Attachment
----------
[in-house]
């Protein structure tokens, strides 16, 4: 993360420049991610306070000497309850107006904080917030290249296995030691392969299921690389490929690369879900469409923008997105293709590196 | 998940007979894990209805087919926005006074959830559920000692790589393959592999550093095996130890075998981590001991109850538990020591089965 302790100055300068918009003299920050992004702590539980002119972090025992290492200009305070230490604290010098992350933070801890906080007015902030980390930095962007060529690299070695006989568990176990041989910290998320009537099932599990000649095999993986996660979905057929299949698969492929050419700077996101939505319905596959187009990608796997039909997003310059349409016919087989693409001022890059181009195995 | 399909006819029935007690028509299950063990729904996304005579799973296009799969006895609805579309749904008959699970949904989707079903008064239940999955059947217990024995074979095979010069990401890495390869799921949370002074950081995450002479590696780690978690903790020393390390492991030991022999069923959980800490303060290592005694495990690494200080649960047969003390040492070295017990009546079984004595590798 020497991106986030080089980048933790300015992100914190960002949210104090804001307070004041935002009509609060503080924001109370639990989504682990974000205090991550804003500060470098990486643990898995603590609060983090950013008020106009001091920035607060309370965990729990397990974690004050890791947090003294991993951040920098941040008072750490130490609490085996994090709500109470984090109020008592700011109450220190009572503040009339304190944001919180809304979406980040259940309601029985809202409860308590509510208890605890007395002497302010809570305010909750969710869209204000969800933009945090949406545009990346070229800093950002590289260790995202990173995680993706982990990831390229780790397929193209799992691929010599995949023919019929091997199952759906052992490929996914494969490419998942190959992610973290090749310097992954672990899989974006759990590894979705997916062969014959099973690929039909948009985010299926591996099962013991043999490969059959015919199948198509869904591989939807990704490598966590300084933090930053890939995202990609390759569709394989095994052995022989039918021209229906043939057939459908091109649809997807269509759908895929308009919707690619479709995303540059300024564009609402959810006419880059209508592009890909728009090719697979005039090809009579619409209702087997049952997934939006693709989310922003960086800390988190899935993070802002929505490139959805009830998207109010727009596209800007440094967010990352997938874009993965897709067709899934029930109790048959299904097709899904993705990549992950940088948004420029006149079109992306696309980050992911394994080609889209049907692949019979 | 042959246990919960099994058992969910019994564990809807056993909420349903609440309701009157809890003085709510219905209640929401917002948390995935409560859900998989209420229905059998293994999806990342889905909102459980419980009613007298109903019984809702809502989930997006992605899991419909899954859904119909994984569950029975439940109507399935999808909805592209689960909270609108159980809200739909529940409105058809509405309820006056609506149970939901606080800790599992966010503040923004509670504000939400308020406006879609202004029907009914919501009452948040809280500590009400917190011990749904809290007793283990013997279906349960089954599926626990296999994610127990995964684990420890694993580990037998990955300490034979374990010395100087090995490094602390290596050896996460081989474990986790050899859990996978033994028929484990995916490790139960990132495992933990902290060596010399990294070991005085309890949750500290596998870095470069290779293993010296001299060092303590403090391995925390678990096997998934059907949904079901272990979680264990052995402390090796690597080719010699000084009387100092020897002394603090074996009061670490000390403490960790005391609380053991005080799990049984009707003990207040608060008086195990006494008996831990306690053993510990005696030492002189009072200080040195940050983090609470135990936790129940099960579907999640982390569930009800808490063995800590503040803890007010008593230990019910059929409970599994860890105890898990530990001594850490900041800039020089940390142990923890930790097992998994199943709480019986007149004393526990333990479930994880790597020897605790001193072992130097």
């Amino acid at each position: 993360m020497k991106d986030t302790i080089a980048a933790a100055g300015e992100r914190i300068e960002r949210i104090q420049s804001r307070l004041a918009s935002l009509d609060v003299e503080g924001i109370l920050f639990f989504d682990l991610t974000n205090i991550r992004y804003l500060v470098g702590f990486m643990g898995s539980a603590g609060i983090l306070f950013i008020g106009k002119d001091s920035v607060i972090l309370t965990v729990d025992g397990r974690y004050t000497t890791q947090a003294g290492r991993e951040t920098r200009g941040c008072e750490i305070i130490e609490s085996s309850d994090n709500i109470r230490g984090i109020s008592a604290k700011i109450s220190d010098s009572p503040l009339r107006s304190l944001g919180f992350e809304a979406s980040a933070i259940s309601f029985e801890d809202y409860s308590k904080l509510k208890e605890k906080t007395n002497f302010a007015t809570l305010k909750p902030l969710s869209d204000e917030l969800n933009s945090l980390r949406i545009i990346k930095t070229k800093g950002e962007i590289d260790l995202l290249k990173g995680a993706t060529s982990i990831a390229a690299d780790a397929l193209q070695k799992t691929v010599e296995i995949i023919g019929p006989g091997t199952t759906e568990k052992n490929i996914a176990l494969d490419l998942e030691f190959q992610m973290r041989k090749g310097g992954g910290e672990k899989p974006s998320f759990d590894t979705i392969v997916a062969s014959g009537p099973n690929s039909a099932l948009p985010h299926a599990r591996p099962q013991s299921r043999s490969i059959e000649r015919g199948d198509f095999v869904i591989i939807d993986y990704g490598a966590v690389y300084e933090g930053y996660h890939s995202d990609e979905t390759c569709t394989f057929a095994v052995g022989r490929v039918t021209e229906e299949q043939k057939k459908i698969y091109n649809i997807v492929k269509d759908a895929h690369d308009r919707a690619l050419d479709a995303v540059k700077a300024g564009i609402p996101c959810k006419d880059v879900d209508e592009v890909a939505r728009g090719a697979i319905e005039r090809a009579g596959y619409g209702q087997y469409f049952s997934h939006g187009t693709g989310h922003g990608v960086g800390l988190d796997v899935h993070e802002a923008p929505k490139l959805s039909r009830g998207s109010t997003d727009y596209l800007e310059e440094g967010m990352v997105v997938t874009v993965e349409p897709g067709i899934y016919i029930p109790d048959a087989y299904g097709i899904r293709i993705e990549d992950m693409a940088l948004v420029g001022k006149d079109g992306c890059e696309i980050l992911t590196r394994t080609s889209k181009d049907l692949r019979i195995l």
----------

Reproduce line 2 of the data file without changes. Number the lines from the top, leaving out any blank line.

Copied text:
């Protein structure tokens, strides 16, 4: 993360420049991610306070000497309850107006904080917030290249296995030691392969299921690389490929690369879900469409923008997105293709590196 | 998940007979894990209805087919926005006074959830559920000692790589393959592999550093095996130890075998981590001991109850538990020591089965 302790100055300068918009003299920050992004702590539980002119972090025992290492200009305070230490604290010098992350933070801890906080007015902030980390930095962007060529690299070695006989568990176990041989910290998320009537099932599990000649095999993986996660979905057929299949698969492929050419700077996101939505319905596959187009990608796997039909997003310059349409016919087989693409001022890059181009195995 | 399909006819029935007690028509299950063990729904996304005579799973296009799969006895609805579309749904008959699970949904989707079903008064239940999955059947217990024995074979095979010069990401890495390869799921949370002074950081995450002479590696780690978690903790020393390390492991030991022999069923959980800490303060290592005694495990690494200080649960047969003390040492070295017990009546079984004595590798 020497991106986030080089980048933790300015992100914190960002949210104090804001307070004041935002009509609060503080924001109370639990989504682990974000205090991550804003500060470098990486643990898995603590609060983090950013008020106009001091920035607060309370965990729990397990974690004050890791947090003294991993951040920098941040008072750490130490609490085996994090709500109470984090109020008592700011109450220190009572503040009339304190944001919180809304979406980040259940309601029985809202409860308590509510208890605890007395002497302010809570305010909750969710869209204000969800933009945090949406545009990346070229800093950002590289260790995202990173995680993706982990990831390229780790397929193209799992691929010599995949023919019929091997199952759906052992490929996914494969490419998942190959992610973290090749310097992954672990899989974006759990590894979705997916062969014959099973690929039909948009985010299926591996099962013991043999490969059959015919199948198509869904591989939807990704490598966590300084933090930053890939995202990609390759569709394989095994052995022989039918021209229906043939057939459908091109649809997807269509759908895929308009919707690619479709995303540059300024564009609402959810006419880059209508592009890909728009090719697979005039090809009579619409209702087997049952997934939006693709989310922003960086800390988190899935993070802002929505490139959805009830998207109010727009596209800007440094967010990352997938874009993965897709067709899934029930109790048959299904097709899904993705990549992950940088948004420029006149079109992306696309980050992911394994080609889209049907692949019979 | 042959246990919960099994058992969910019994564990809807056993909420349903609440309701009157809890003085709510219905209640929401917002948390995935409560859900998989209420229905059998293994999806990342889905909102459980419980009613007298109903019984809702809502989930997006992605899991419909899954859904119909994984569950029975439940109507399935999808909805592209689960909270609108159980809200739909529940409105058809509405309820006056609506149970939901606080800790599992966010503040923004509670504000939400308020406006879609202004029907009914919501009452948040809280500590009400917190011990749904809290007793283990013997279906349960089954599926626990296999994610127990995964684990420890694993580990037998990955300490034979374990010395100087090995490094602390290596050896996460081989474990986790050899859990996978033994028929484990995916490790139960990132495992933990902290060596010399990294070991005085309890949750500290596998870095470069290779293993010296001299060092303590403090391995925390678990096997998934059907949904079901272990979680264990052995402390090796690597080719010699000084009387100092020897002394603090074996009061670490000390403490960790005391609380053991005080799990049984009707003990207040608060008086195990006494008996831990306690053993510990005696030492002189009072200080040195940050983090609470135990936790129940099960579907999640982390569930009800808490063995800590503040803890007010008593230990019910059929409970599994860890105890898990530990001594850490900041800039020089940390142990923890930790097992998994199943709480019986007149004393526990333990479930994880790597020897605790001193072992130097």